Become aware of that glazed, dopamine-induced look you have as you continue to scroll or text on your phone, oblivious to the world around you. Or how you mindlessly reach for your phone whenever you hear that familiar ping notifying you that there’s something new (if you pay close attention, you’ll actually feel the dopamine rush as it happens).
How to Take Back Control of Your Phone (and Your Life)
Not only do phones massively impact our brains and our lives. They also are pervasive throughout our lives. Unlike more standard addictions, it’s all but impossible to go cold turkey with your phone. Unless you’re living as a hermit on top of a mountain in the middle of nowhere (and even then), you likely need your phone just to function in the world.
Fortunately though, you have several options to take back control over your phone, and instead put your phone to work in powerful and constructive ways.
1. Use technology to become more aware of your use of technology. Most of us are unaware just how much we use our phones. When we discover that, yes, we really did spend 3 1/2 hours of our day checking Facebook or WhatsApp, we’re likely to become more mindful of how and how much we interact with our phones. The first step in breaking any addiction, or even changing a habit, is to become aware of our actual behavior. Only then can we do something about it.
There are numerous phone tracking apps you can use that will monitor your total phone time, when you use your phone, and which apps you use the most. Good phone tracking apps include Moment, AppDetox, BreakFree, RealizD and Checky.
Simply by having an app that is tracking your usage, you'll tend to spend less time on your phone, and specifically on those phone activities that waste your time. When you know you’re going to get a report at the end of the day that shows in detail what you did on your phone, you’ll want that report to look good and will naturally curtail your usage. 2. Determine your phone usage in advance. If you create ground rules in advance, then you have a solid framework from which to monitor and cut needless phone usage. Of course, nothing’s stopping you from breaking your own rules. But you’ll have a much better shot at it if you at least have rules to break.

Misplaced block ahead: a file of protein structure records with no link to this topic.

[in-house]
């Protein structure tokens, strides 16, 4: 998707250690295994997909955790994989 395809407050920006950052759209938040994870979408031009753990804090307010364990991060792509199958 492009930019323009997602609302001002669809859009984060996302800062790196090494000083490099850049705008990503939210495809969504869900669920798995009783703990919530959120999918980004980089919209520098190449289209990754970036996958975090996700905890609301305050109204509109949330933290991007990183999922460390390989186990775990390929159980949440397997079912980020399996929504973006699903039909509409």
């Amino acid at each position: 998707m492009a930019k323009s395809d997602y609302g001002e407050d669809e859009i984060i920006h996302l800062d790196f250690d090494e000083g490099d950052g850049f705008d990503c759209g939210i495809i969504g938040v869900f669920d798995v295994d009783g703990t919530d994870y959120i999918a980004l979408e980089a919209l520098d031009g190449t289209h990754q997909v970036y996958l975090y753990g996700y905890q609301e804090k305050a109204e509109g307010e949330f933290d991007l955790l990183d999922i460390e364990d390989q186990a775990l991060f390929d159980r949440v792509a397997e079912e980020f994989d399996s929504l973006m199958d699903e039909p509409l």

For example, you could set limits on how much time you will allow yourself to check social media, watch videos or play games on your phone. You can then check your phone monitoring app to see how you measured up. You can also determine in advance that you will use your phone for certain activities and not for others - for example, curtailing your consumption of multiple consecutive videos.
3. Make your phone just a little less accessible. When you’re working on any task that requires your sustained attention, turn your phone upside down so you don’t see the screen. Even better, place it a little beyond arms reach so you have to work to get it. If you’re taking a walk, put the phone away in a pocket or compartment of your bag so you can’t just pick it up and start scrolling while you're strolling.
There’s solid research, which confirms common sense, that when you make temptations less accessible and less visible, you succumb to them far less. If you deliberately do this with your phone, you’ll likely save hours each day that can be used more productively.
4. Find another activity for your first 30 minutes of the day. What you do when you first awake sets the tone for your day. If you spend the first 30 minutes of your day reading or meditating or planning your day, you’ll find that you’re in a much better frame of mind to take on your day than if you spend that time mindlessly scrolling through emails and news reports.
You may be so accustomed to picking up your phone first thing that you can’t imagine doing something else. But ask yourself – What bad things would happen if you delayed checking emails, looking at the news or logging into your social media accounts by just 30 minutes. Very likely – nothing. 5. Schedule phone-free intervals. This is particularly helpful if you are working on projects that optimally require blocks of time to accomplish. You can simply turn your phone off for an hour while you write that report, exercise in the gym or study new material. Schedule phone-free intervals in advance. Literally put it on your calendar. You’ll be surprised at how productive you can be if you’re not checking your phone.